Dutch city Rotterdam is known for its forward thinking on climate adaptation but what is its next strategy? We investigate the new 2022-2027 strategy.
Addressing three major planetary crises
A delta city that lives with the threat of flooding, Rotterdam has always had to be ahead of the game when it comes to climate adaptation.
With 80% of the city beneath sea level, Rotterdam was one of the first cities in the world to develop a climate-adaptive approach in 2013.
The first integrated approach to make the city strong and resilient followed a few years later in 2016: the Resilience Strategy.
Now the City of Rotterdam has launched its 2022-2027 strategy: ‘From risks to resilience’.
Rotterdam has become vulnerable to heat stress and heavy rainfall, unable to currently absorb enough water.
The strategy report has been developed to help overcome six crises: three major planetary crises (the climate, biodiversity and the natural resources and pollution), and also three social-economic crises (inequality, health and cyber).
Water is, as expected, a key theme throughout the report.
Arno Bonte, vice mayor for sustainability, air quality, energy transition and resilience, said: “We have managed to protect the city against high water and heavy rainfall more effectively in recent years. Partly as a result of the introduction of water squares and green roofs.
“We are making the city greener in streets and neighbourhoods, on squares and on roofs and, together with residents, we’re making sure vulnerable homes are kept dry.”
Adapting for the climate crisis
Under the “climate crisis” category, the report highlighted the sea level rise forecast up to the year 2100, revised from one to 1.2 meters, citing how this will directly “influence water levels in the city”.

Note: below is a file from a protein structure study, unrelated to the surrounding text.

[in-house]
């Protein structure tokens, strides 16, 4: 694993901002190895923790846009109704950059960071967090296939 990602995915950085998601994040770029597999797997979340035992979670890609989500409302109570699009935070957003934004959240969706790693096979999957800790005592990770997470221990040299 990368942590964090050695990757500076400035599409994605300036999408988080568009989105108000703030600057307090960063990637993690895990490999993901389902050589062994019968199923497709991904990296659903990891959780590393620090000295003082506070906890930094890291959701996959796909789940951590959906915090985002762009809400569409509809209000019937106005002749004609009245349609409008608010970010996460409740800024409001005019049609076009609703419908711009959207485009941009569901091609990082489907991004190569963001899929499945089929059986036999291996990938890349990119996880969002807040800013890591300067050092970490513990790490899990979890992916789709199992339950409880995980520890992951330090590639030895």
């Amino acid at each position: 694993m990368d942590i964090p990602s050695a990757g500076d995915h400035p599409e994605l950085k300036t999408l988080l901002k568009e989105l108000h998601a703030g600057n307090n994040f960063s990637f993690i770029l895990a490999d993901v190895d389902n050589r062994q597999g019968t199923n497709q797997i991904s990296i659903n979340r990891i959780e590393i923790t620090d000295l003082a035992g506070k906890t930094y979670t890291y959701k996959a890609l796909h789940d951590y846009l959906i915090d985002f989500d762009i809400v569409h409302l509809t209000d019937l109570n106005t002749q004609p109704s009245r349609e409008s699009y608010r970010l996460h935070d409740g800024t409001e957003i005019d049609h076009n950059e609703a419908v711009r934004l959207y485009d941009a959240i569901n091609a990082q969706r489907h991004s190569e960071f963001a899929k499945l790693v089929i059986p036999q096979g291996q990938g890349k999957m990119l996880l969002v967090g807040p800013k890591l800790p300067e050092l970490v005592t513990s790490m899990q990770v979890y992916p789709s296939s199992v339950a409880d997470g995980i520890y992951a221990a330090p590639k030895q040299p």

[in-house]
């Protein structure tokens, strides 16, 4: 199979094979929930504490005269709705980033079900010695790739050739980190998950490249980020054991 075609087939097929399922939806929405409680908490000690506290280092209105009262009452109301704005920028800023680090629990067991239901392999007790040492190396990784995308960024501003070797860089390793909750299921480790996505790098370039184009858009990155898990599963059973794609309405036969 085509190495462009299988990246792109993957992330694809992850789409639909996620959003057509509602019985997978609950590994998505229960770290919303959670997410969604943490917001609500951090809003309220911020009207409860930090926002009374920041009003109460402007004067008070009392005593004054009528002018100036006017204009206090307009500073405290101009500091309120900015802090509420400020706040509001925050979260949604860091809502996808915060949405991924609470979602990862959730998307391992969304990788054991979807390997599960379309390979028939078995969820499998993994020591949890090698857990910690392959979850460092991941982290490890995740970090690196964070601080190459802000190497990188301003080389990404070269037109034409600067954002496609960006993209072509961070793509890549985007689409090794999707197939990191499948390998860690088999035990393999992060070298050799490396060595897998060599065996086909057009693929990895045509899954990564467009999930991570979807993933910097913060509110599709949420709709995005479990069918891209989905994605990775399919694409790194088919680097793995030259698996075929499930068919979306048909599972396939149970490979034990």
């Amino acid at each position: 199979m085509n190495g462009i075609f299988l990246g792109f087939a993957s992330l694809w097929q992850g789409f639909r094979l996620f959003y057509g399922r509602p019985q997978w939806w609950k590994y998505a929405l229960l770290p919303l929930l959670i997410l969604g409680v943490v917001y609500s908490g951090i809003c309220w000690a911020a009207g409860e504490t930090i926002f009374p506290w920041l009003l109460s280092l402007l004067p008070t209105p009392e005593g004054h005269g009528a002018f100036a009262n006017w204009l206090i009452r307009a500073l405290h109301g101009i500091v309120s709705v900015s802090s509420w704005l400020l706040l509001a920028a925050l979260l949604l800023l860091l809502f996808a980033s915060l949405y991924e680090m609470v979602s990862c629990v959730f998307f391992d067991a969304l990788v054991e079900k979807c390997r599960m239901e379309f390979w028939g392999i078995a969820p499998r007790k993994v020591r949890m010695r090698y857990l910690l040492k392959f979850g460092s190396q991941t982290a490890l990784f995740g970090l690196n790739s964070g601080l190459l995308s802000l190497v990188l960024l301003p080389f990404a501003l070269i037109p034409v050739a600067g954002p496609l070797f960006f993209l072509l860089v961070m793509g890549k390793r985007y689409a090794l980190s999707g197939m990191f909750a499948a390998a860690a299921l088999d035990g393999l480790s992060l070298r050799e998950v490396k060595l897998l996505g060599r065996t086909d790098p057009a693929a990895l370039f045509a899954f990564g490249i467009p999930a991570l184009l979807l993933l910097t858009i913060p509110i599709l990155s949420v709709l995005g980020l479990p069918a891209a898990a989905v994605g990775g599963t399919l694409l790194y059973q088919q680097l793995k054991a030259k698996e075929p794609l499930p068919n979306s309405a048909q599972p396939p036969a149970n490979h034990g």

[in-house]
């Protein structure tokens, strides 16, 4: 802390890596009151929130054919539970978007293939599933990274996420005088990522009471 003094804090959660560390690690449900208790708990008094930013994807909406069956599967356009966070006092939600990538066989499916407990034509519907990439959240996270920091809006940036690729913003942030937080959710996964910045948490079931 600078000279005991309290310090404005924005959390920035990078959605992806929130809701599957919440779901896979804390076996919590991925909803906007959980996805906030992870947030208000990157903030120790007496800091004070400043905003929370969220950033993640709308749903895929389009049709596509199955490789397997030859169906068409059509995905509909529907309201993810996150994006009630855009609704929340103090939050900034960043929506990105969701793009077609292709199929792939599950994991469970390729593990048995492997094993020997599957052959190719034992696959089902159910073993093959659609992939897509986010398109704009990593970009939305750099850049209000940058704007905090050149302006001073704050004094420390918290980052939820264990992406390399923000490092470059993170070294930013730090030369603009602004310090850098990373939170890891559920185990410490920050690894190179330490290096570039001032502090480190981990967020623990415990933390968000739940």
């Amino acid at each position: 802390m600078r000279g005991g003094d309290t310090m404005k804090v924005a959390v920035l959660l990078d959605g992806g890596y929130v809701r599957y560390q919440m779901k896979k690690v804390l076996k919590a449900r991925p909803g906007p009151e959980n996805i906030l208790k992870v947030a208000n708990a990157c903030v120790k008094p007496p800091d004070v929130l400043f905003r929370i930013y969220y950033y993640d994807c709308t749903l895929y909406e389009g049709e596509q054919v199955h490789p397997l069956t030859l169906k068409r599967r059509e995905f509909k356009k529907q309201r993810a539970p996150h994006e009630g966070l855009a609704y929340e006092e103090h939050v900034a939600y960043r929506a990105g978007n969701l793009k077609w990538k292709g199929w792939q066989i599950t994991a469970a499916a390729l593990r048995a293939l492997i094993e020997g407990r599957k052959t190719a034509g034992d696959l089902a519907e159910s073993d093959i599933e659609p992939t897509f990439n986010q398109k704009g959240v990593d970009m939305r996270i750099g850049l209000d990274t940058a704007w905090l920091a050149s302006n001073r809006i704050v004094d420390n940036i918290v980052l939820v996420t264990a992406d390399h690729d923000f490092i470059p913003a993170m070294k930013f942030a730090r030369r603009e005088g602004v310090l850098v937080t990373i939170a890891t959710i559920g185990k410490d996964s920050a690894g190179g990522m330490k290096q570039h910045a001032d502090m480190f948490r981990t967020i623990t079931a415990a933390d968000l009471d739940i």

Furthermore, Rotterdam has become vulnerable to heat stress and heavy rainfall, unable to currently “absorb enough water”.
In a previous Aquatech Online ‘Breakouts’ session, Arnoud Molenaar, chief resilience officer for the City of Rotterdam discussed how climate adaptation has always been on the city’s agenda since 2008, and how he helped to design a holistic strategy.
As one of Europe’s largest petrochemical clusters, Rotterdam became an international port due to the river and close proximity to the sea.
It was referenced for the potential difference it can make in the reduction of PFAS, nitrogen, asbestos and fine and ultra-fine particles.
Under the “cyber crisis”, the report added that Rotterdam is also potentially “vulnerable to the hacking of water infrastructure as a result of its vulnerable location in relation to water”.
The resilient Rotterdam ‘ecosystem’
The report also highlighted ambitions to continue strengthening the international ‘Resilient Rotterdam’ brand.
“Rotterdam, together with Rotterdam Partners, among others, will continue to make use of the ‘Resilient Rotterdam brand’, making sure it continues to contribute to further growth of the corresponding ecosystem and strengthening Rotterdam’s international profile.”
The example of the arrival of the Global Center on Adaptation was referenced as one example, leading to new conferences, delegations and institutes.
In the report foreword, Ahmed Aboutaleb, Mayor of Rotterdam, said: “The pandemic has certainly taught us that we need to be better prepared for future crises. Of course we can’t prevent everything, but we can make sure that the impact is less significant and that we’ll recover faster: a Resilient Rotterdam.”
More information on the strategy and a copy of the report can be found here.